The management of challenging maritime problems such as territorial disputes, fisheries regulation and enforcement, pollution detection and prosecution, piracy, and disaster response demands effective means for persistent wide-area surveillance. Space-borne sensors offer a partial solution but, if continuous monitoring is essential, together with the ability to observe and characterise a variety of targets under evolving conditions, there is really only one family of technologies that will deliver the required capability in a cost-effective way: HF ‘over-the-horizon’ (OTH) radars.
Radars in the HF band, based on coastal sites, are used primarily for OTH monitoring of ship and air traffic over the ocean. In addition, they can provide uniquely detailed environmental information, including wave height and currents, as well as surface winds. Together these surveillance capabilities provide wide-area, real-time situational awareness on a grand scale. Moreover, numerous studies have shown that both acquisition and operating costs are far below those of competing technologies.
HF radars are already illuminating some of the seas and waterways of East and SouthEast Asia, with substantial networks operating continuously from China, India, Japan, South Korea and Taiwan. A very modest number of low-power radars have operated at times from Indonesia, Malaysia, the Philippines and Singapore, with few in regular operation. Overwhelmingly the missions of these radars have focussed on ocean current measurement and wave height estimation. This raises the question : if HF radars in the region were to proliferate and broaden their objectives, what might be the consequences?
A moment’s reflection leads us to distinguish between outcomes associated with individual countries exploiting HF radar for their own commercial, economic, military, security or scientific advantage, and multinational radar networks which combine their resources to monitor a large region of common interest, such as the South China Sea. The availability of shared, reliable, verifiable situational awareness would go far towards increasing confidence in trans-national maritime affairs and discourage non-compliance with legal and political agreements, as any transgressions would be evident to all.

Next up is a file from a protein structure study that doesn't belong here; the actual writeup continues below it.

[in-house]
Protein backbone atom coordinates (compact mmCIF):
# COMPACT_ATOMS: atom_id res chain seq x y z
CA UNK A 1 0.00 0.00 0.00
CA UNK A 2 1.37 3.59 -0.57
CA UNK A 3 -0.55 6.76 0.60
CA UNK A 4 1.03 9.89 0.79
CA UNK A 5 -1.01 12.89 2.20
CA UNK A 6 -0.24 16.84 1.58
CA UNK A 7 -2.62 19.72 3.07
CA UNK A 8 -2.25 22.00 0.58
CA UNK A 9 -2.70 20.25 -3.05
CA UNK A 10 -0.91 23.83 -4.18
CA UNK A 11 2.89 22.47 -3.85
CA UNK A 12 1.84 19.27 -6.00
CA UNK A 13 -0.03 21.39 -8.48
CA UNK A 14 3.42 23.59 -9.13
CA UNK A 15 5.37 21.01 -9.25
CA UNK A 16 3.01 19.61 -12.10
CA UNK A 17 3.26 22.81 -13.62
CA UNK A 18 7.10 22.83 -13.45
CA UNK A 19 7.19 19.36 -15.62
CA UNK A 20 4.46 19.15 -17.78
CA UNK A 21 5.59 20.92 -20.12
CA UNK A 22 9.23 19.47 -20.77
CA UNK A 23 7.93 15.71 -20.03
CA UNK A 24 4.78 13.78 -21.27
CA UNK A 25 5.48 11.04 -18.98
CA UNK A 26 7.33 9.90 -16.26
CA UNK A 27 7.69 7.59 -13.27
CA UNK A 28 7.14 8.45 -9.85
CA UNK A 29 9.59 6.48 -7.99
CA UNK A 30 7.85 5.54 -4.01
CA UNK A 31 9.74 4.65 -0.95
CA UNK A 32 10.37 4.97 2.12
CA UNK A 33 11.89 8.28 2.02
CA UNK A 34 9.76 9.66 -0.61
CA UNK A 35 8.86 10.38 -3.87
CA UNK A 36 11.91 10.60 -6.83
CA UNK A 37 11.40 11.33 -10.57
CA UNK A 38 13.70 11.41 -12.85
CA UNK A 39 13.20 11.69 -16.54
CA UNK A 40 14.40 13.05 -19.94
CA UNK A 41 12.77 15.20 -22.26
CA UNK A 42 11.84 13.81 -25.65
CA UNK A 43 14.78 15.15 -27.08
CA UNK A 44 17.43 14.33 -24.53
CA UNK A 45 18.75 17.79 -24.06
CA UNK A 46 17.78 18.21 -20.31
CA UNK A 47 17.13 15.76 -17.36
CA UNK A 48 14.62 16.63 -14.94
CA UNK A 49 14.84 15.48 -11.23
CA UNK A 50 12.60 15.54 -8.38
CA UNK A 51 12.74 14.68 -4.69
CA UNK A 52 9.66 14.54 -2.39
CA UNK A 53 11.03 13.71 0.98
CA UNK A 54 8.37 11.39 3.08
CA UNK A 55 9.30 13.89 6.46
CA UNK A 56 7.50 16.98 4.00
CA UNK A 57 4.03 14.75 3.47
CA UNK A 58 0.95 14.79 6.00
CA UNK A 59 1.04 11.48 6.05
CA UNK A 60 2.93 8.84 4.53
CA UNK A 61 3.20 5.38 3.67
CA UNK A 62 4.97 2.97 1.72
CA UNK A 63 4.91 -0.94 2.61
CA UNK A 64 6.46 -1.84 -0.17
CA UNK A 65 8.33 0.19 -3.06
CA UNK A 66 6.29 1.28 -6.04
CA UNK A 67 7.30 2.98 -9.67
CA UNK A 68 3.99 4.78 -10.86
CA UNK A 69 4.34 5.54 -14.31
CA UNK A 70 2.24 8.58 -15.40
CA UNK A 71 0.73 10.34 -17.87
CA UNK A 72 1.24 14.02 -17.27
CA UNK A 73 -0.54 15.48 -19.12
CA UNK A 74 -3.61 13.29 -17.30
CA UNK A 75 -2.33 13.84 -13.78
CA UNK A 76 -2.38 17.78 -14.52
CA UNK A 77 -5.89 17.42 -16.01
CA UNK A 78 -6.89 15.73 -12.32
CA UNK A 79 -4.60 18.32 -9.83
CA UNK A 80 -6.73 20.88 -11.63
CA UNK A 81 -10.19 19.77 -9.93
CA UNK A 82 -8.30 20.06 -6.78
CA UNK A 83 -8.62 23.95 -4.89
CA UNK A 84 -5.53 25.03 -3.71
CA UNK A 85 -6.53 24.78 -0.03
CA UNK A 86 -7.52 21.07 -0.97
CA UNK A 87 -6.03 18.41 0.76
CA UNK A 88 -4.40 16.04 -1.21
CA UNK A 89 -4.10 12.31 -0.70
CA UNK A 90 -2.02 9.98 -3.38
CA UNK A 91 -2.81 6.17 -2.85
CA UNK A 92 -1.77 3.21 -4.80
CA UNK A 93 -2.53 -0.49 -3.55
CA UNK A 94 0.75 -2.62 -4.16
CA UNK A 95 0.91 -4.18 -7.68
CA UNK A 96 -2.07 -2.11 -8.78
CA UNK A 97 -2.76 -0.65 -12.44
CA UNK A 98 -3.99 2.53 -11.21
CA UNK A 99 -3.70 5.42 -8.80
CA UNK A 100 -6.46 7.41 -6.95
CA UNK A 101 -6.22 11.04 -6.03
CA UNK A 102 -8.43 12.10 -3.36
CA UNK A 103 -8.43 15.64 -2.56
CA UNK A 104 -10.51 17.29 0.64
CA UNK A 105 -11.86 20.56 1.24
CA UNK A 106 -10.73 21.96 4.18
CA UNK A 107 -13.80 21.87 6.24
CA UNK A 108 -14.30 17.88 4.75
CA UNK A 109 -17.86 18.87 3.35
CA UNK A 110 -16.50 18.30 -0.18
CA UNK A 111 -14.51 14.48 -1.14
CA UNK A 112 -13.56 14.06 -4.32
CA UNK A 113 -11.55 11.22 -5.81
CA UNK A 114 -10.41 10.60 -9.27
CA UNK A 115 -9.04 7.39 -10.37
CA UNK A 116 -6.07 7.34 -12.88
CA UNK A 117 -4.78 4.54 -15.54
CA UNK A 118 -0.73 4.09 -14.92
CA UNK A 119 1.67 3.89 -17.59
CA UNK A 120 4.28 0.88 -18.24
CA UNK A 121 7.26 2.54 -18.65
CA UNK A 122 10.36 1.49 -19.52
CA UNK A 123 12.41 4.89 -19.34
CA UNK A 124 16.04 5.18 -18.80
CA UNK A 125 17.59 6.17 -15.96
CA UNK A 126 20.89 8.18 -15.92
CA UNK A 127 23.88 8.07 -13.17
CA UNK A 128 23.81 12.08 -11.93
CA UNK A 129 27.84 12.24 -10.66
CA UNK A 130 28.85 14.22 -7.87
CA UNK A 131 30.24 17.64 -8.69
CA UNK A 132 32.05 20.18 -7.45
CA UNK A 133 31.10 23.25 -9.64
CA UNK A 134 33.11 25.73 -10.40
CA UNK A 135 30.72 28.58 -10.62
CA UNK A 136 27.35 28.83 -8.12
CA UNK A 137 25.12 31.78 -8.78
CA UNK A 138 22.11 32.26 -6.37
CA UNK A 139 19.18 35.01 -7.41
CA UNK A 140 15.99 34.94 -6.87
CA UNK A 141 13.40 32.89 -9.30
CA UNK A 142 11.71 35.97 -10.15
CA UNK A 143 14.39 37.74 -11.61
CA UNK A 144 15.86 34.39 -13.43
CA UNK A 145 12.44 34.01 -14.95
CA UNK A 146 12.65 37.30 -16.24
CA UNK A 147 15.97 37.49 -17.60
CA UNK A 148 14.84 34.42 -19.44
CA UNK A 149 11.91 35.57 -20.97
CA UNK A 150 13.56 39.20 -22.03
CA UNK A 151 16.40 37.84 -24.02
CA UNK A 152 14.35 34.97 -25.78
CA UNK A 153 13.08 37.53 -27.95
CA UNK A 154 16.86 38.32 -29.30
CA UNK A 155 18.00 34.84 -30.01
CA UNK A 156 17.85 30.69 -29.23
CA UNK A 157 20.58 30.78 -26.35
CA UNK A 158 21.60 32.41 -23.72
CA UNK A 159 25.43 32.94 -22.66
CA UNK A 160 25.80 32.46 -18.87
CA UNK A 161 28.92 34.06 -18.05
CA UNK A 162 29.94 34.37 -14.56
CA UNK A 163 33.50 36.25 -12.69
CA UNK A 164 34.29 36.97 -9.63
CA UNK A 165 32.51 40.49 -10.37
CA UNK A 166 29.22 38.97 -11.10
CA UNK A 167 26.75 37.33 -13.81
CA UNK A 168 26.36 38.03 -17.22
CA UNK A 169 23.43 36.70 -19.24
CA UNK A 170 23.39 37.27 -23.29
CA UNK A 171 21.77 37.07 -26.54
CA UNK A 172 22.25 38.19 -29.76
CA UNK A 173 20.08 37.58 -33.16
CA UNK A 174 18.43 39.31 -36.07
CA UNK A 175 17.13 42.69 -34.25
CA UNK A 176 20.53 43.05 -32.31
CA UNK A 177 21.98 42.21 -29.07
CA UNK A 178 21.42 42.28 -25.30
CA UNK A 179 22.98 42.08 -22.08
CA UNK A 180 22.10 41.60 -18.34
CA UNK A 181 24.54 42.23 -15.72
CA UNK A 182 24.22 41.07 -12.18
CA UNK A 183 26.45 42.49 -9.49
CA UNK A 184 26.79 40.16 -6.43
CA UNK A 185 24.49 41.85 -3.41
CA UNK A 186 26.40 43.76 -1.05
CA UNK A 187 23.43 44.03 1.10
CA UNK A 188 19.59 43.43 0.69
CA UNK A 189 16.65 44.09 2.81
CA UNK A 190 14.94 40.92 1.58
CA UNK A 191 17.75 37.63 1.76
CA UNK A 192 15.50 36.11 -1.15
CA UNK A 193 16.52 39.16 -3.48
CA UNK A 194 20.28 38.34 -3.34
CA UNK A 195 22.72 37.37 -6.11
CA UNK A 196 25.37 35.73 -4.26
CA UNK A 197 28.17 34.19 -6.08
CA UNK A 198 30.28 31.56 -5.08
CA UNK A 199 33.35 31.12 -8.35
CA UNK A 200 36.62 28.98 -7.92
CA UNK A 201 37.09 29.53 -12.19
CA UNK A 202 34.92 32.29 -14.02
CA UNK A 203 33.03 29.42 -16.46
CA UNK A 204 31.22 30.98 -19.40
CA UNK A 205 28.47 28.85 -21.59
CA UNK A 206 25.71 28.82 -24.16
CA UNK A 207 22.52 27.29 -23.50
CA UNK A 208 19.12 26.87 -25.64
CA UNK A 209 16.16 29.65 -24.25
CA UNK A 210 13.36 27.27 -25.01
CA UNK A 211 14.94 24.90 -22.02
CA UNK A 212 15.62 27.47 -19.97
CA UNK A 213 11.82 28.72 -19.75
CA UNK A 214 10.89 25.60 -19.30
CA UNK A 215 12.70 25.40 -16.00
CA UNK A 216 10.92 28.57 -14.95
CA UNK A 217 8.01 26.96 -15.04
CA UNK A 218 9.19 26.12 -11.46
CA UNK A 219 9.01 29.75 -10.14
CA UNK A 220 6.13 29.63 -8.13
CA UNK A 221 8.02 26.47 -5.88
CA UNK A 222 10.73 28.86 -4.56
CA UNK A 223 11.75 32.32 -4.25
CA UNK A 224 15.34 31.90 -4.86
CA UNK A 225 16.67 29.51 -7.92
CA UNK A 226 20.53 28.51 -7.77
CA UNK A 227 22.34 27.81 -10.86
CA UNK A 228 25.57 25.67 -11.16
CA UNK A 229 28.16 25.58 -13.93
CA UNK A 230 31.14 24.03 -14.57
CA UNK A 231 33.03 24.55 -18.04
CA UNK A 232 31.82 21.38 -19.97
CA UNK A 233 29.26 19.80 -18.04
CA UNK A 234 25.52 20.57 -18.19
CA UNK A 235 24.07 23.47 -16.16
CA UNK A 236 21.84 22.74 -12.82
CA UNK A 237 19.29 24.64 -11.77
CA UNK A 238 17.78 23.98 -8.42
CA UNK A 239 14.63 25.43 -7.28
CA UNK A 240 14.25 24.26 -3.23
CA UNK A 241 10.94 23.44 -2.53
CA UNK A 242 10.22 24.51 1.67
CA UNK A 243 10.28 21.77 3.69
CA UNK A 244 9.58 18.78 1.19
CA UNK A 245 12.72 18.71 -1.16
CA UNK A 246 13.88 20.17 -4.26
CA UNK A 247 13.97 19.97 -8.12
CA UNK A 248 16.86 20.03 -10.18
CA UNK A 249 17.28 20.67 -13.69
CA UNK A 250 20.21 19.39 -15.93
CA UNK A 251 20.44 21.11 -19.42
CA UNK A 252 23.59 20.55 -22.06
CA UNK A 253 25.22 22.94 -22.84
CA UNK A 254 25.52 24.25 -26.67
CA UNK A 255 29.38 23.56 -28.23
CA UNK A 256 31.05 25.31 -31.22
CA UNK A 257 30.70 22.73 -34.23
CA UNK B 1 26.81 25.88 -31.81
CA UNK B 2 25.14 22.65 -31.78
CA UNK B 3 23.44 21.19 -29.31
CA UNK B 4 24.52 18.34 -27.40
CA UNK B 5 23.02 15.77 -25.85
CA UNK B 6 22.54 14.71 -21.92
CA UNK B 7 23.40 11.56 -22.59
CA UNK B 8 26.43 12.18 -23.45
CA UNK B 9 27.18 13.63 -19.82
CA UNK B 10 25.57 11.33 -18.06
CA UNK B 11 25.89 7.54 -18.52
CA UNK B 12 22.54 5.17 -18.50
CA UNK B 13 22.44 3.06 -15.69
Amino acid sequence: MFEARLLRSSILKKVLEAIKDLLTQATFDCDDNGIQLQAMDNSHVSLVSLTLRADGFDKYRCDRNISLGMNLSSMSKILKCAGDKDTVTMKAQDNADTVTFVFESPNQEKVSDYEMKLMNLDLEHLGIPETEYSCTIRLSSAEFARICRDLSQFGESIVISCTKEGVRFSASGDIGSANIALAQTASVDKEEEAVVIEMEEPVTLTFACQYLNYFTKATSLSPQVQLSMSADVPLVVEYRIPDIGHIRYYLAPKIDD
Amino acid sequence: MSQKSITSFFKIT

In order to investigate such ideas, it is essential to have a realistic understanding of the capabilities and limitations of present-day radars, as well as some scientifically-based expectation of future developments. The principal goal of this talk is to provide an overview of these matters. Then, using some representative scenarios, we will explore the possible actions and reactions of the protagonists.
About the Speaker:
Stuart J. Anderson received the B.Sc. and Ph.D. degrees in physics from the University of Western Australia, Perth, Australia, in 1968 and 1972, respectively. In 1974, he was invited to join the team being assembled in the Australian Defence Science and Technology Organization to develop the Jindalee over-the-horizon radar system, where he assumed responsibility for ocean surveillance and remote sensing. He has worked as a Visiting Scientist in a number of countries, particularly the U.S., U.K., and France, as a consultant to their national HF radar programs. Dr Anderson maintains close links with Curtin University, Perth, as Adjunct Professor of Applied Physics, with the University of New South Wales, Sydney, Australia, as Adjunct Professor of Mathematics, with the Université Paris VI, Paris, France, as Visiting Professor in science and engineering, and as Professor at the Université Rennes I, Rennes, France which, in 2005, awarded him an honorary doctorate for his contributions to radar science. In 2014 he retired from DSTO and took up a position of Adjunct Professor of Physics at the University of Adelaide. His active research interests span ionospheric physics, radiowave propagation, radio oceanography, electromagnetic scattering, inverse problems, signal processing, passive coherent location, and microwave polarimetry. He has published well over 300 journal papers, conference papers, book chapters, and reports in these fields. Dr Anderson was the recipient of the 1992 Australian Minister of Defence Science Award for Research Achievement for his pioneering contributions to over-the-horizon radar in both skywave and surface wave forms.